Today, the US Department of the Treasury’s Office of Foreign Assets Control (OFAC) released a set of new and updated General Licenses that authorize four types of broad-ranging activities supporting much-needed humanitarian aid and assistance. The activities covered include:
- The official business of the U.S. government;
- The official business of certain international organizations and entities;
- Transactions in support of certain nongovernmental organizations’ activities; and
- The provision of agricultural commodities, medicine, medical devices, replacement parts and components, or software updates for medical devices for personal, non-commercial use.
As the leading international grantmaking intermediary in the United States, CAF America welcomes these changes to the US regulatory framework. General Licenses like these are critical components for ensuring that philanthropists and grantmakers in the United States can give with confidence to high-risk countries facing disaster, crisis, and war.
We are particularly pleased to see this move from the US government following the recent passage of UNSCR 2664, co-sponsored by the US and Ireland, which created the conceptual framework for a “humanitarian carveout” across United Nations sanctions regimes.
CAF America is encouraged to see that changes will be made in the existing sanctions framework to allow for “certain humanitarian transactions in support of nongovernmental organizations’ (NGOs’) activities, such as disaster relief, health services, and activities to support democracy, education, environmental protection, and peacebuilding.”
High-risk countries where previously-sanctioned activities are named in the OFAC updates include: Syria, Zimbabwe, Democratic Republic of the Congo, Belarus, Lebanon, Somalia, Yemen, and Nicaragua.
The changes also amend some General Licenses already in effect, including:
- Burma (Myanmar) General License 2
- Venezuela General License 20B
- Counter Terrorism General License No. 1
While this is encouraging, CAF America notes that the updates allow specific activities in each country, with particular INGOs added as allowable partners. Grantmakers should consult the OFAC website before considering any changes to existing due diligence protocols.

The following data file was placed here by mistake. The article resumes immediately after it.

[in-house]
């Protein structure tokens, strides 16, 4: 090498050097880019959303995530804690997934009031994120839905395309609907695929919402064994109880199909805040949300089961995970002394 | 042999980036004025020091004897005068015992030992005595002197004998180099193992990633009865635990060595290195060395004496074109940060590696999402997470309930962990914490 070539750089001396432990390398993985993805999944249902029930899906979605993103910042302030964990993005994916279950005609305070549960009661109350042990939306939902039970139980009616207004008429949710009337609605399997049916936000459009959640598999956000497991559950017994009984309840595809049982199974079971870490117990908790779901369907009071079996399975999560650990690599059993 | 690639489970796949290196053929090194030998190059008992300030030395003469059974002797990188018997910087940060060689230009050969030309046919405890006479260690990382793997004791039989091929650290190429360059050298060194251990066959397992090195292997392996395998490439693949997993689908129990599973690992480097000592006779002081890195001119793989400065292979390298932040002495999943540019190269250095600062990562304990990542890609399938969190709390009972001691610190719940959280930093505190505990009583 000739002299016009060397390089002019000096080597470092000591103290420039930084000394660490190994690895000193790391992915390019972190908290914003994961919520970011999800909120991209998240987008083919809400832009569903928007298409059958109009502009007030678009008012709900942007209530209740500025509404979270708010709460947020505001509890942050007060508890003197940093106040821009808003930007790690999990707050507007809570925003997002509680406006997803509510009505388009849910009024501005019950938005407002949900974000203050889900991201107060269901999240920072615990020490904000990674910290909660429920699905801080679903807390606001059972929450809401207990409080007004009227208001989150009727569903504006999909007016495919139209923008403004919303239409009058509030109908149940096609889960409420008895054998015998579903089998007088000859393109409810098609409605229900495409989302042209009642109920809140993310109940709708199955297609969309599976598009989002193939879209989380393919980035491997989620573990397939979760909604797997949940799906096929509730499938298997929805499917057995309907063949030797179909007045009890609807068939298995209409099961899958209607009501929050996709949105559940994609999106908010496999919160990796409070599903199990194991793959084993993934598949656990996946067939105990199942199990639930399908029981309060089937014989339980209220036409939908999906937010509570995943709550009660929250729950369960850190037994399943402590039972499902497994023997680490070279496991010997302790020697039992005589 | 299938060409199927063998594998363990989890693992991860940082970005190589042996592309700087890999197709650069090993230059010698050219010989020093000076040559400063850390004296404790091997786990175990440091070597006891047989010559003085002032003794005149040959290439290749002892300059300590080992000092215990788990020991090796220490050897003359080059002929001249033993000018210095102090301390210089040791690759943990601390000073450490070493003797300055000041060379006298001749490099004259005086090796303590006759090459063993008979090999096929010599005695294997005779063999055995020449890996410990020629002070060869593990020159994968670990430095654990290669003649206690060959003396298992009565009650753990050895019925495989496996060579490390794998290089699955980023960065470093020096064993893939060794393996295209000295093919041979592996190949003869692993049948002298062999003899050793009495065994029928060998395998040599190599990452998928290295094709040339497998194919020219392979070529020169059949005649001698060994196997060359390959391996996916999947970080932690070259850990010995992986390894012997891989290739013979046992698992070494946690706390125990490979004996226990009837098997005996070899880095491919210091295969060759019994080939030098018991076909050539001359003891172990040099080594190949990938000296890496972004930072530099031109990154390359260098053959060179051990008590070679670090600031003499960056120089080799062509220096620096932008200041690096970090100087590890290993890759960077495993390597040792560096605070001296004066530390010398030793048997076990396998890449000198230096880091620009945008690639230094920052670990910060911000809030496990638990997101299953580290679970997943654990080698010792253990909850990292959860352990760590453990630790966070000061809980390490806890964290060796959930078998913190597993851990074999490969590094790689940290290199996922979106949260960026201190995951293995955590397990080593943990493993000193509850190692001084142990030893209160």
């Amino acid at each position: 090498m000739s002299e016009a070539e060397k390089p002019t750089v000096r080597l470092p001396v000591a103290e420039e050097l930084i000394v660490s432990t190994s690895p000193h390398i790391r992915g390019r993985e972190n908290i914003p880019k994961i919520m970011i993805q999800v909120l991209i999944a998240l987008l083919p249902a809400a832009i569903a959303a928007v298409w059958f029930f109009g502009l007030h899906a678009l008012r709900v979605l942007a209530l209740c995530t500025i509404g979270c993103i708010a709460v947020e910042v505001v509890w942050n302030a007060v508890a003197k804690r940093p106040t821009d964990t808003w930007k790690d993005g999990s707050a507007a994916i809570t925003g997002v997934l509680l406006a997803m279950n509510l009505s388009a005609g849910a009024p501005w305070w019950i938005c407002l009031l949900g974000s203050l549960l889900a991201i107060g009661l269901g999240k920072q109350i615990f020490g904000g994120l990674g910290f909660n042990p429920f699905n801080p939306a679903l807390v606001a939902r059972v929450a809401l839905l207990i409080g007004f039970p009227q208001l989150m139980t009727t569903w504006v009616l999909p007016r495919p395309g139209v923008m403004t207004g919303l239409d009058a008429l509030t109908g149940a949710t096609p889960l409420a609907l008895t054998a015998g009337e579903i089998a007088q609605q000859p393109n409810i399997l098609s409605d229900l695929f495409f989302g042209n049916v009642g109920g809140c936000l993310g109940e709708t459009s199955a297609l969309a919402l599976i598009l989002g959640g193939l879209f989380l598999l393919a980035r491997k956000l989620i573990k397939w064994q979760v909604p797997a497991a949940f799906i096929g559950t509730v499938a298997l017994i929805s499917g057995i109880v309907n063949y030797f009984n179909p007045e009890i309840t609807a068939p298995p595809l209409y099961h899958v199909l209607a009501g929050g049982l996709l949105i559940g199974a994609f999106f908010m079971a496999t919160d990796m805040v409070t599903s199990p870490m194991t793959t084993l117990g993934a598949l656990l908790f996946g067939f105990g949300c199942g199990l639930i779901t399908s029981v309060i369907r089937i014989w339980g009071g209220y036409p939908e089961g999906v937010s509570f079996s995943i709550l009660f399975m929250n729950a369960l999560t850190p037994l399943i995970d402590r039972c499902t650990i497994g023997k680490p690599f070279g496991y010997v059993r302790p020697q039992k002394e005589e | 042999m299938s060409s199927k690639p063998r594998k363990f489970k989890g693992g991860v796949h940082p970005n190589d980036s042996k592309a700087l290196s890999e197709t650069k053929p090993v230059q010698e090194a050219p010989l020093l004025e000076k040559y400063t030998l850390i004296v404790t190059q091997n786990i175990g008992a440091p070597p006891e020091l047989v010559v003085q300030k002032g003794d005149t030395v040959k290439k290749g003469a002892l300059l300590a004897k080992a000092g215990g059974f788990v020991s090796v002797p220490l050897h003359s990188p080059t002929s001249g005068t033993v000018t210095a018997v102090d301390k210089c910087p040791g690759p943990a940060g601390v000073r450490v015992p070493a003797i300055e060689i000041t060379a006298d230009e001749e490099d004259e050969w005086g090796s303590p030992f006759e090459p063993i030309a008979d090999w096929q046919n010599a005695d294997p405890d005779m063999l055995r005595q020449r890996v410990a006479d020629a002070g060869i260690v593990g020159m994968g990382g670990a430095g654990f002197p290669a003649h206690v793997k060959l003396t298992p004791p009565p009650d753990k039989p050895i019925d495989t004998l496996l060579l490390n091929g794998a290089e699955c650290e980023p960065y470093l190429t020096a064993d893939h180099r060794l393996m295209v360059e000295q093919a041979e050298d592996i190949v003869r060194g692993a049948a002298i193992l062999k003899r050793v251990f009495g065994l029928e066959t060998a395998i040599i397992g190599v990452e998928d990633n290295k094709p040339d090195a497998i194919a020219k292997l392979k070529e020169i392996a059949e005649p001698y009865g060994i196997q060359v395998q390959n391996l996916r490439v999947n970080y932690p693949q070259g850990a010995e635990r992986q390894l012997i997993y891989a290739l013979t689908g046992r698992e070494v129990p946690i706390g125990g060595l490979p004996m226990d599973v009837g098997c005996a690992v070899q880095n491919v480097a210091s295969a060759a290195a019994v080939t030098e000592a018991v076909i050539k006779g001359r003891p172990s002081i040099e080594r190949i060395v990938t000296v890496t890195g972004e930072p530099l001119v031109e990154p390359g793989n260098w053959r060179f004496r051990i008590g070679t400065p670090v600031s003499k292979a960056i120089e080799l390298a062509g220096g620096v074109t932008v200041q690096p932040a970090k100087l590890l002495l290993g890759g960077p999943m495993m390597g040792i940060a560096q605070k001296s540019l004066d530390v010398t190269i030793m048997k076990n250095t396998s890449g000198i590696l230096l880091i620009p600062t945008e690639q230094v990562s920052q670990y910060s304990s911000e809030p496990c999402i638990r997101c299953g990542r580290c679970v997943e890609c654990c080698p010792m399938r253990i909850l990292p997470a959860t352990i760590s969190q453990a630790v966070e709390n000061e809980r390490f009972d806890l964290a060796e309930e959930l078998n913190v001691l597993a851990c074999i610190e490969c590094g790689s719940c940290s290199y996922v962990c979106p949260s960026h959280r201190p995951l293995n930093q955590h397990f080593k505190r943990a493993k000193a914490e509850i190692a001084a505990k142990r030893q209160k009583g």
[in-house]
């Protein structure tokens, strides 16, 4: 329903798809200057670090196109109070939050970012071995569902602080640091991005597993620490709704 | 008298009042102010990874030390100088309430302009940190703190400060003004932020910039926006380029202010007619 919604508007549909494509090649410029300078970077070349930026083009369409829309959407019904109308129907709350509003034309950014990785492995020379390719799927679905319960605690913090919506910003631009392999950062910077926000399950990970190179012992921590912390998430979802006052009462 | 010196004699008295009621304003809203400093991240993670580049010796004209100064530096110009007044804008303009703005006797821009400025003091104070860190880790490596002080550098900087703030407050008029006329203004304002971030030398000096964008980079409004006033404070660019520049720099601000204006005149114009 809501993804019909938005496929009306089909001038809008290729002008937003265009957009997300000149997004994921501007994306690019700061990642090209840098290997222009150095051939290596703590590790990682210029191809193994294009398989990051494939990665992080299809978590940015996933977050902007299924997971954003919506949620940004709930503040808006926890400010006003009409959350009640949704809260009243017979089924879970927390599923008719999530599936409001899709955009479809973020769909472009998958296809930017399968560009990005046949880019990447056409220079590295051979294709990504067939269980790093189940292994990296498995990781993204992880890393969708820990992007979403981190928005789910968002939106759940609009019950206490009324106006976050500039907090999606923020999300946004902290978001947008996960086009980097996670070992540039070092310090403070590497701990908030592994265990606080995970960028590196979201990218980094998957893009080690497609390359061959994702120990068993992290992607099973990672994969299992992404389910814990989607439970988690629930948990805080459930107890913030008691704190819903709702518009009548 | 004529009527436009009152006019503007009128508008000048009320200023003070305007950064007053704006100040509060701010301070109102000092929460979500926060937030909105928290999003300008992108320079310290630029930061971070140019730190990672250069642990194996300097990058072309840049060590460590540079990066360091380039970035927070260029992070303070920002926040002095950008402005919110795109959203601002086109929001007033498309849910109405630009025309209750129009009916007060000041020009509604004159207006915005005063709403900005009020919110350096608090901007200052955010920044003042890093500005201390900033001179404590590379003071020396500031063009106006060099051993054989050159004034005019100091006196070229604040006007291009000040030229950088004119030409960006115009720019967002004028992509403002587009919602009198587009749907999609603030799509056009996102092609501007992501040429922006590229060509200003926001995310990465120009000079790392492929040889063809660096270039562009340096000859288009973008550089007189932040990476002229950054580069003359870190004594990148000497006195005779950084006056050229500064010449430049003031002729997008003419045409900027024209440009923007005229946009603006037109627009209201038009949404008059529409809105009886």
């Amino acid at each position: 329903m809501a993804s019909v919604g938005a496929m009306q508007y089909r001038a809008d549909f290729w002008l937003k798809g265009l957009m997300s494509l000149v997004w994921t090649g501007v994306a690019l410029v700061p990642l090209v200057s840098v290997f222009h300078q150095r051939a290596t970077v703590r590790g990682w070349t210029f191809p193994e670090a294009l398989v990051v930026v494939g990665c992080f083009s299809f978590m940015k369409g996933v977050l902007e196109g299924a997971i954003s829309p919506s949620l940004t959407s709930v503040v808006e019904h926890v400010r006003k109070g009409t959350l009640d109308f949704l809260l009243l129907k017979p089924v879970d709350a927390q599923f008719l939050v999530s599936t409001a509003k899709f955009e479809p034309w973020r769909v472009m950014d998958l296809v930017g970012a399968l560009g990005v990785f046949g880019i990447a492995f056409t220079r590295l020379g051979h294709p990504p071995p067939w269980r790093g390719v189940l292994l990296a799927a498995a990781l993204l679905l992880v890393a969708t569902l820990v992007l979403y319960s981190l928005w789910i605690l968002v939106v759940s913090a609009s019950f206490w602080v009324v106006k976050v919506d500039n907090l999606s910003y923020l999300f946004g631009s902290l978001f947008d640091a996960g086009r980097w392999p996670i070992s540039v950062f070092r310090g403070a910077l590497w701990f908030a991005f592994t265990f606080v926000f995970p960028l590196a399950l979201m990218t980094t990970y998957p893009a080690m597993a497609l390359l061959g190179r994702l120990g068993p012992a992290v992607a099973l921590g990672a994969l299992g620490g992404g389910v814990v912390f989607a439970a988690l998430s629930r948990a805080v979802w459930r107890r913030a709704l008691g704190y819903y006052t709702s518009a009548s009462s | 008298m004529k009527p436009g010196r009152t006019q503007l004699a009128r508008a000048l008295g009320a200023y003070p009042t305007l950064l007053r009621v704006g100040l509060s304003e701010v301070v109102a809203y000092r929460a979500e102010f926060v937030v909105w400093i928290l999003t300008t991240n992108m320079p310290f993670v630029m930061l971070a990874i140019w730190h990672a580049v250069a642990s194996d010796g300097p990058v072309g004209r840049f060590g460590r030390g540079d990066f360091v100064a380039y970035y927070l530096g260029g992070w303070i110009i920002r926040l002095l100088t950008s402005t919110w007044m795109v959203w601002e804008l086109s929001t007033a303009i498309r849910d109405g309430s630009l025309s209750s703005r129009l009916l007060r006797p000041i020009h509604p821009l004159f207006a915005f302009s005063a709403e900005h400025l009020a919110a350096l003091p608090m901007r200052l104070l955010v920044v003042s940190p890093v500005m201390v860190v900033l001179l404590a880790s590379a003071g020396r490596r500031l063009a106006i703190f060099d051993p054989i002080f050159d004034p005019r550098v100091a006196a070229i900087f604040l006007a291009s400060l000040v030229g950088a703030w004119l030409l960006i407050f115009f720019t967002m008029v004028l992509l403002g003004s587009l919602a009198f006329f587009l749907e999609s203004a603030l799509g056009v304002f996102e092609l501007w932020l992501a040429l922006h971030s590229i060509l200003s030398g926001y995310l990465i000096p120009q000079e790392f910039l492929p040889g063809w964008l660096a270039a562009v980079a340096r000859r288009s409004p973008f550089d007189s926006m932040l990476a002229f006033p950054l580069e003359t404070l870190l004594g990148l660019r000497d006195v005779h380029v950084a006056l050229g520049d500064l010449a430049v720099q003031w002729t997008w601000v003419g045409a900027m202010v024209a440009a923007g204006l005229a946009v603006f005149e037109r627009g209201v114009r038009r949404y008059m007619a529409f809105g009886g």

Jessie Krafft, Senior Vice-President for External Affairs, warns that “While this development is greatly welcomed, CAF America urges all donors to continue to proceed with caution when giving directly to countries under OFAC sanctions. Certain financial institutions may still choose not to honor these licenses; thus finding a banking partner that will transfer funds into these regions will still be an important step.”
Many countries facing ongoing disasters and humanitarian emergencies also continue to face broad-ranging sanctions that grantmakers must still comply with. Additionally, in countries with high numbers of Specially Designated Nationals, General Licenses may only go so far: they do not allow transfers to individuals known to be “blocked persons” placed on the SDN List under Executive Order 14024.
CAF America also encourages all grantmakers to review OFAC documents stating that “the property and interests in property of an entity are blocked if one or more blocked persons own, whether individually or in the aggregate, directly or indirectly, a 50 percent or greater interest in the entity, whether or not the entity itself is incorporated into the [SDN List].” This highlights the importance of high-quality due diligence and commitment to regulatory compliance in international philanthropy—especially when giving to high-risk jurisdictions.
To learn more about General Licenses, how they work, and how to design a grantmaking program that complies with all OFAC restrictions in highly-sanctioned countries, read CAF America’s white paper on the subject, co-authored with the Charity and Security Network.